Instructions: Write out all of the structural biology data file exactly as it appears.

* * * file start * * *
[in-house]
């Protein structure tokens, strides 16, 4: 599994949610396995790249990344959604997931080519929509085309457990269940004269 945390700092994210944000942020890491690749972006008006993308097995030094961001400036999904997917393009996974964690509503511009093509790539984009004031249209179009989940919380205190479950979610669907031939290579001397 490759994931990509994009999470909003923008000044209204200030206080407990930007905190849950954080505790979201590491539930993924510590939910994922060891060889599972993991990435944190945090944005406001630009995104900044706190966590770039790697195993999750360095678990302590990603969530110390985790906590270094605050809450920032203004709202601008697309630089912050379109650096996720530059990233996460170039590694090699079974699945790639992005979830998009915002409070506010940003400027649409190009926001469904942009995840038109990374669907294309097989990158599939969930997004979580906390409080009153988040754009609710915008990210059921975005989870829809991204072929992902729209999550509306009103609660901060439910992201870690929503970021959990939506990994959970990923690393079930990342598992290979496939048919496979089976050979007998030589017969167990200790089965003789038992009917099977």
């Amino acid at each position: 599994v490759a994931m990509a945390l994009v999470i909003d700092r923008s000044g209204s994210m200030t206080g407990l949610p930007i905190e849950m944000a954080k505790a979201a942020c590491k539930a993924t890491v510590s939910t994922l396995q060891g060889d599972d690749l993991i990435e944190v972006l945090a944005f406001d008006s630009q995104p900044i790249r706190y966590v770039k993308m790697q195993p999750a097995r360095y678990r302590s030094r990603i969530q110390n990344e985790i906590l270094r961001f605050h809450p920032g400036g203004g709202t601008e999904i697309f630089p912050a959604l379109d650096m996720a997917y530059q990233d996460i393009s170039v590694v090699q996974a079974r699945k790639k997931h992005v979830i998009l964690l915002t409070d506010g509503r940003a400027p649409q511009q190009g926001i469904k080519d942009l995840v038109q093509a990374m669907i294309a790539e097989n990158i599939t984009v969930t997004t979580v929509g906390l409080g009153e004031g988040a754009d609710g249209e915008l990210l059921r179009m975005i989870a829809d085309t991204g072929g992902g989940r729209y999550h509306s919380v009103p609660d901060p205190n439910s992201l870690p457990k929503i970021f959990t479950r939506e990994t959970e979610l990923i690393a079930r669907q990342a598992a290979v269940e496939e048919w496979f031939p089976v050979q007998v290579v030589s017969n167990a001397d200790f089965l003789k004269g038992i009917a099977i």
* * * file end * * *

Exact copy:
[in-house]
């Protein structure tokens, strides 16, 4: 599994949610396995790249990344959604997931080519929509085309457990269940004269 945390700092994210944000942020890491690749972006008006993308097995030094961001400036999904997917393009996974964690509503511009093509790539984009004031249209179009989940919380205190479950979610669907031939290579001397 490759994931990509994009999470909003923008000044209204200030206080407990930007905190849950954080505790979201590491539930993924510590939910994922060891060889599972993991990435944190945090944005406001630009995104900044706190966590770039790697195993999750360095678990302590990603969530110390985790906590270094605050809450920032203004709202601008697309630089912050379109650096996720530059990233996460170039590694090699079974699945790639992005979830998009915002409070506010940003400027649409190009926001469904942009995840038109990374669907294309097989990158599939969930997004979580906390409080009153988040754009609710915008990210059921975005989870829809991204072929992902729209999550509306009103609660901060439910992201870690929503970021959990939506990994959970990923690393079930990342598992290979496939048919496979089976050979007998030589017969167990200790089965003789038992009917099977």
């Amino acid at each position: 599994v490759a994931m990509a945390l994009v999470i909003d700092r923008s000044g209204s994210m200030t206080g407990l949610p930007i905190e849950m944000a954080k505790a979201a942020c590491k539930a993924t890491v510590s939910t994922l396995q060891g060889d599972d690749l993991i990435e944190v972006l945090a944005f406001d008006s630009q995104p900044i790249r706190y966590v770039k993308m790697q195993p999750a097995r360095y678990r302590s030094r990603i969530q110390n990344e985790i906590l270094r961001f605050h809450p920032g400036g203004g709202t601008e999904i697309f630089p912050a959604l379109d650096m996720a997917y530059q990233d996460i393009s170039v590694v090699q996974a079974r699945k790639k997931h992005v979830i998009l964690l915002t409070d506010g509503r940003a400027p649409q511009q190009g926001i469904k080519d942009l995840v038109q093509a990374m669907i294309a790539e097989n990158i599939t984009v969930t997004t979580v929509g906390l409080g009153e004031g988040a754009d609710g249209e915008l990210l059921r179009m975005i989870a829809d085309t991204g072929g992902g989940r729209y999550h509306s919380v009103p609660d901060p205190n439910s992201l870690p457990k929503i970021f959990t479950r939506e990994t959970e979610l990923i690393a079930r669907q990342a598992a290979v269940e496939e048919w496979f031939p089976v050979q007998v290579v030589s017969n167990a001397d200790f089965l003789k004269g038992i009917a099977i």